I’ve been very successful using a process called Selecting Winners which was developed by Barry Shamis, an expert in recruiting, hiring, and retention. I won’t go into all the details of Barry’s process here, but you can learn about it on his site. This method has a proven track record, so I encourage those who are hiring to incorporate the techniques listed below.
Real-world interview questions. In the initial interviews, I select topics straight off our employee review. That means we are dealing with real issues that definitely will come up during the course of work, such as quota attainment, relevance to the subject matter, and working with others strategically. Not only do these questions reveal useful information about the applicant, but they serve another useful purpose by introducing the applicant to the way we do things and what our company cares most about.
Do I want to buy? My goal at the end of an interview process with an applicant is that I want to buy from this person. So, after the initial round of interviews, where staff from parallel organizations see how they get on with the applicants, we bring individuals into do sales presentations for one of our products. I want to see how they create a scene. Do they move with purpose and use eye contact? I want to make sure they are coachable and can take constructive criticism.
Brand representation. Seeing a presentation is the best way to determine if an individual’s style is the right representation of your brand. Establish clear roles for the interviewers, so the applicant knows who is playing the COO, who is the account manager, etc. – and watch to see that they make eye contact with everybody. You can also see the depth of effort the applicant puts into the presentation; did they do appropriate research? You may discover how much you will have to train someone in order to get them up to speed. Don’t expect an expert, but do expect enthusiasm for the solution, so that the customer will feel it.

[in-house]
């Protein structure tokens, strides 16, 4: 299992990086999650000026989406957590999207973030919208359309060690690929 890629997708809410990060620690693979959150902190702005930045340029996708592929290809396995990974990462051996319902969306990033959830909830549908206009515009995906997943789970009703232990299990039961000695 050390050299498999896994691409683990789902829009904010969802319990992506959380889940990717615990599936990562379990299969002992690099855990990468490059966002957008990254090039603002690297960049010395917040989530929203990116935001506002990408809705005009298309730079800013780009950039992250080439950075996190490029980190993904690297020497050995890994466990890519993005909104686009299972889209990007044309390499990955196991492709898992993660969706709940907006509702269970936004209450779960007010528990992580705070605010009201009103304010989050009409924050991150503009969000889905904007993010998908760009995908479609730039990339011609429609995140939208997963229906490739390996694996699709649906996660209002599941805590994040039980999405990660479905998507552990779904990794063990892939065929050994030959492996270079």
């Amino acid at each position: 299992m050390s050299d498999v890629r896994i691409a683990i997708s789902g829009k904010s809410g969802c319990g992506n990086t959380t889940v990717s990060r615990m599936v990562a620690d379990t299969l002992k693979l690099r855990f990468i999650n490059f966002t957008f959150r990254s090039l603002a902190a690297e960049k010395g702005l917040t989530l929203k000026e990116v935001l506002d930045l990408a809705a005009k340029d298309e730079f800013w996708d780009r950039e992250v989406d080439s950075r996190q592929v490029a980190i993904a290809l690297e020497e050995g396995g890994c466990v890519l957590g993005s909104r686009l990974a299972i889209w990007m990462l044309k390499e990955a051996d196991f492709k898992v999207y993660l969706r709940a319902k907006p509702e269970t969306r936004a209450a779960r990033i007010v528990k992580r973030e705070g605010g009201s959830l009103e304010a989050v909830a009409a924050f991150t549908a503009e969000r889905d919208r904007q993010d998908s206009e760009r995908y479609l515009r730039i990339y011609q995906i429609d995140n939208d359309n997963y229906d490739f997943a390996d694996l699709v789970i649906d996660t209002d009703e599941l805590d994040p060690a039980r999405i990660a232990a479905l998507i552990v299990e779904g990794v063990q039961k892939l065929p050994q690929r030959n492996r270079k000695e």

Social cues. We always take a potential hire out for something to eat. You can learn something from how they order a meal, and how they respond to the server. Do they treat everyone with respect, no matter what the role? How do they handle it if there is an error in the meal? Is it a big deal, or is it “too much trouble” to get it the way they wanted? If the server screws up a pancake order and the person gets all worked up over it, can you imagine how they would handle a problem in a business situation? You are hiring a salesperson essentially for their attitude.
Hire to stay. It’s interesting that people don’t often hire very well when a company’s employees are its most important asset! DemandGen is a virtual company with people spread out around the globe, most working independently every day. We have to trust our people and be confident in their abilities. We want to hire people so they last, and that takes diligence up front.
I highly recommend the Selecting Winners process. I know that, since I started using this method, my win rate went up a lot as far as selecting the right people! The people I hire now close business a lot more quickly than people I hired in (let’s say) another life. They understand our process and our business because they had to learn in order to get hired with us. And that means they are a little bit ahead of the game before they even start because they have a good understanding of our product and who they’re going after. Starting with a new company, a salesperson has SO much to learn; if you can get the company and solution set clearly in advance with your new hires, they can hit the ground running.
Sharon Kormendi, Account Executive, helps demand marketers launch and build long-lasting relationships with the DemandGen team. With more than 20 years of industry experience in both B2B and B2C sales and sales management roles, Sharon understands the needs of our clients and how to help them.